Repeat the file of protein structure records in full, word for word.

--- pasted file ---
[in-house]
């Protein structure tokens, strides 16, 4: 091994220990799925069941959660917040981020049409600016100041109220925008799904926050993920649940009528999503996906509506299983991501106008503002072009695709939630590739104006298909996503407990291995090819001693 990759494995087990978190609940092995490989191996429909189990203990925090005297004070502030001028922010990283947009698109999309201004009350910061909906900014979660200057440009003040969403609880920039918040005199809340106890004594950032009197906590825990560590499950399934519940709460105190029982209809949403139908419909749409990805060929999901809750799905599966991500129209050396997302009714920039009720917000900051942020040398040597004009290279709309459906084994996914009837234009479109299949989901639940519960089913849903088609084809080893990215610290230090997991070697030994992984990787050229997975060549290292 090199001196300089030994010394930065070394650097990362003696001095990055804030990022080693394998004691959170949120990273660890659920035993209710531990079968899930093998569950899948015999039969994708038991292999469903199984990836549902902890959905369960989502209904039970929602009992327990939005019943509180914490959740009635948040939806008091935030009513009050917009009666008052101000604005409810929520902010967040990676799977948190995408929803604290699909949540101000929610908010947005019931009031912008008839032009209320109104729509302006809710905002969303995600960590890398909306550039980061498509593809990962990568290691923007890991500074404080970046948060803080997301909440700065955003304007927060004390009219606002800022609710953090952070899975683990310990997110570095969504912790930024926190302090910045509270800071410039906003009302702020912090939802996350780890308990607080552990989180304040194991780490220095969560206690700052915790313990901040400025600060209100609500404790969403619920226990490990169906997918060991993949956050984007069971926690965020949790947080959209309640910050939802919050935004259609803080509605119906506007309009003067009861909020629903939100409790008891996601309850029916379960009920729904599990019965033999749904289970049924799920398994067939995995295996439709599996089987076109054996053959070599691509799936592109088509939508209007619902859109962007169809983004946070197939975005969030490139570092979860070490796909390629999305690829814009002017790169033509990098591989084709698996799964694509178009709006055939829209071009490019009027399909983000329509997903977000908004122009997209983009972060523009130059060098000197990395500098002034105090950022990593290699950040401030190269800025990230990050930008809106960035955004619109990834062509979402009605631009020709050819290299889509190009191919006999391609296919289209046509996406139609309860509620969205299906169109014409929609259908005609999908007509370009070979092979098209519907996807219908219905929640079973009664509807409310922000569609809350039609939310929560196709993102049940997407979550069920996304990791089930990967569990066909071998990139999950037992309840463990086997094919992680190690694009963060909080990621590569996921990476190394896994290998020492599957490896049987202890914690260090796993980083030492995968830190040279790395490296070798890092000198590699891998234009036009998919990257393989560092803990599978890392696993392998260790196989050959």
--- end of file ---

[in-house]
């Protein structure tokens, strides 16, 4: 091994220990799925069941959660917040981020049409600016100041109220925008799904926050993920649940009528999503996906509506299983991501106008503002072009695709939630590739104006298909996503407990291995090819001693 990759494995087990978190609940092995490989191996429909189990203990925090005297004070502030001028922010990283947009698109999309201004009350910061909906900014979660200057440009003040969403609880920039918040005199809340106890004594950032009197906590825990560590499950399934519940709460105190029982209809949403139908419909749409990805060929999901809750799905599966991500129209050396997302009714920039009720917000900051942020040398040597004009290279709309459906084994996914009837234009479109299949989901639940519960089913849903088609084809080893990215610290230090997991070697030994992984990787050229997975060549290292 090199001196300089030994010394930065070394650097990362003696001095990055804030990022080693394998004691959170949120990273660890659920035993209710531990079968899930093998569950899948015999039969994708038991292999469903199984990836549902902890959905369960989502209904039970929602009992327990939005019943509180914490959740009635948040939806008091935030009513009050917009009666008052101000604005409810929520902010967040990676799977948190995408929803604290699909949540101000929610908010947005019931009031912008008839032009209320109104729509302006809710905002969303995600960590890398909306550039980061498509593809990962990568290691923007890991500074404080970046948060803080997301909440700065955003304007927060004390009219606002800022609710953090952070899975683990310990997110570095969504912790930024926190302090910045509270800071410039906003009302702020912090939802996350780890308990607080552990989180304040194991780490220095969560206690700052915790313990901040400025600060209100609500404790969403619920226990490990169906997918060991993949956050984007069971926690965020949790947080959209309640910050939802919050935004259609803080509605119906506007309009003067009861909020629903939100409790008891996601309850029916379960009920729904599990019965033999749904289970049924799920398994067939995995295996439709599996089987076109054996053959070599691509799936592109088509939508209007619902859109962007169809983004946070197939975005969030490139570092979860070490796909390629999305690829814009002017790169033509990098591989084709698996799964694509178009709006055939829209071009490019009027399909983000329509997903977000908004122009997209983009972060523009130059060098000197990395500098002034105090950022990593290699950040401030190269800025990230990050930008809106960035955004619109990834062509979402009605631009020709050819290299889509190009191919006999391609296919289209046509996406139609309860509620969205299906169109014409929609259908005609999908007509370009070979092979098209519907996807219908219905929640079973009664509807409310922000569609809350039609939310929560196709993102049940997407979550069920996304990791089930990967569990066909071998990139999950037992309840463990086997094919992680190690694009963060909080990621590569996921990476190394896994290998020492599957490896049987202890914690260090796993980083030492995968830190040279790395490296070798890092000198590699891998234009036009998919990257393989560092803990599978890392696993392998260790196989050959």